Most recently, our laboratory discovered that the differential endocytic sorting of the intracellular Na+/H+ exchanger NHE7 is important for coping with hypertonic stress [55]. Whereas NHE7 under isotonic steady-state conditions primarily resides on endosomes and the trans-Golgi-network, it is redistributed to the cell surface during the early events associated with hyperosmotic shock. A similar redistribution of NHE7 is observed when CME is impaired, suggesting that NHE7 is constitutively endocytosed. The surface enrichment of NHE7 upon hyperosmotic stress is beneficial for cell survival: Plasma membrane NHE7 via downstream changes in cellular ion homeostasis and the resulting activation of the transcription factors TFEB/TFE3 promotes autophagosome and lysosome biogenesis to potentiate the degradative capacity of osmotically stressed cells. The osmotic stress-induced activation of the NHE7-TFEB pathway enables cells to cope with the increased load of aggregated proteins that accumulate during the osmotic insult and, thereby, promotes cellular survival (Figure 4). How CME of NHE7 is repressed upon hypertonic stress at the mechanistic level requires further investigations.

FIGURE 4: Regulation of ion transporter endocytosis by osmotic stress. Under iso-osmotic conditions NHE7 is continuously endocytosed via CME, thereby limiting its transport activity at the cell surface. Upon hyperosmotic conditions, endocytosis of NHE7 is downregulated resulting in elevated NHE7 surface levels. Increased NHE7 activity at the plasma membrane elevates Na+ influx, which via the Na+/Ca2+ exchanger NCX1 leads to increased intracellular Ca2+ levels and the Ca2+/Calcineurin-mediated dephosphorylation of the transcription factor TFEB to induce lysosomal and autophagy gene expression. The ensuing increased cellular degradative capacity is beneficial for counteracting protein aggregation caused by hyperosmotic conditions (see section ”Osmotic stress” for further details).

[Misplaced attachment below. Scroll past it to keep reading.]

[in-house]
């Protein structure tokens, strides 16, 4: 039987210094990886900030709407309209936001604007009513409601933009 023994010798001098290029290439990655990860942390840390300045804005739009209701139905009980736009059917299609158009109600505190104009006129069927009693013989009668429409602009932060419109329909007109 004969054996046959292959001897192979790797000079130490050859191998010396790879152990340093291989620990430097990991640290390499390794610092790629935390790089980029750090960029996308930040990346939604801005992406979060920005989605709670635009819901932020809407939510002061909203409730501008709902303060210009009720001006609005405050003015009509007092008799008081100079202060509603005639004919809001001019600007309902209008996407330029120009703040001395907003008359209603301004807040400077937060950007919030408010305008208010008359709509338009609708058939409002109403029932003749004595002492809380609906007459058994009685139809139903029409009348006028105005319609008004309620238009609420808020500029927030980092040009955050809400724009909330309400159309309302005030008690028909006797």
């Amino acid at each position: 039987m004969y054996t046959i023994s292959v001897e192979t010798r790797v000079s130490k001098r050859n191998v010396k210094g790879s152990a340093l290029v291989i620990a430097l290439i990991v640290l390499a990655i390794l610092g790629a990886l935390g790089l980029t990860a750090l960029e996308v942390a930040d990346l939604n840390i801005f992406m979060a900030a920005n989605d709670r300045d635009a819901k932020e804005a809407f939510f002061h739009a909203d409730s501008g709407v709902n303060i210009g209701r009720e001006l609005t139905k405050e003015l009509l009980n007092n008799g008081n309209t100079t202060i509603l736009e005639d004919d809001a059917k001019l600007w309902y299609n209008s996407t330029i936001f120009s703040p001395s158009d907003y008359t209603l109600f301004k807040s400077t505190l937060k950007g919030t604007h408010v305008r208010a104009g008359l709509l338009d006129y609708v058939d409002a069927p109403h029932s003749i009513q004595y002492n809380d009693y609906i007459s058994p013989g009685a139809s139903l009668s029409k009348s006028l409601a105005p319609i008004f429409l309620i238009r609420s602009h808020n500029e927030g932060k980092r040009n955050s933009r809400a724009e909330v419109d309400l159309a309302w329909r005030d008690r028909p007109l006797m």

The NHE7-TFEB/TFE3 mechanism likely contributes to the observed induction of autophagy triggered by hypertonic stress [56][57] and may synergize with the increased synthesis of phosphatidylinositol-3,5-bisphosphate, a lipid crucially required for lysosomal proteolysis, in yeast [58][59] and mammalian cells challenged with hyperosmotic conditions [60]. These examples illustrate how alterations in endocytosis and adaptations within the autophagy/endolysosomal system downstream of endocytosis may play a key role in the intracellular anti-stress response.

Studies in yeast have added some insight into the possible mechanism underlying osmotically induced changes in endocytosis. Hypertonicity was reported to trigger alterations in intracellular Ca2+, thereby activating the Ca2+/Calmodulin–dependent phosphatase Calcineurin. Calcineurin dephosphorylates and activates the endocytic lipid phosphatase Synaptojanin/Inp53, thereby promoting endocytosis to compensate the excess of membrane caused by hypertonicity [61]. A similar Calcineurin-dependent bulk endocytic response can be triggered at synapses of mammalian neurons by sustained high-frequency firing activity [62].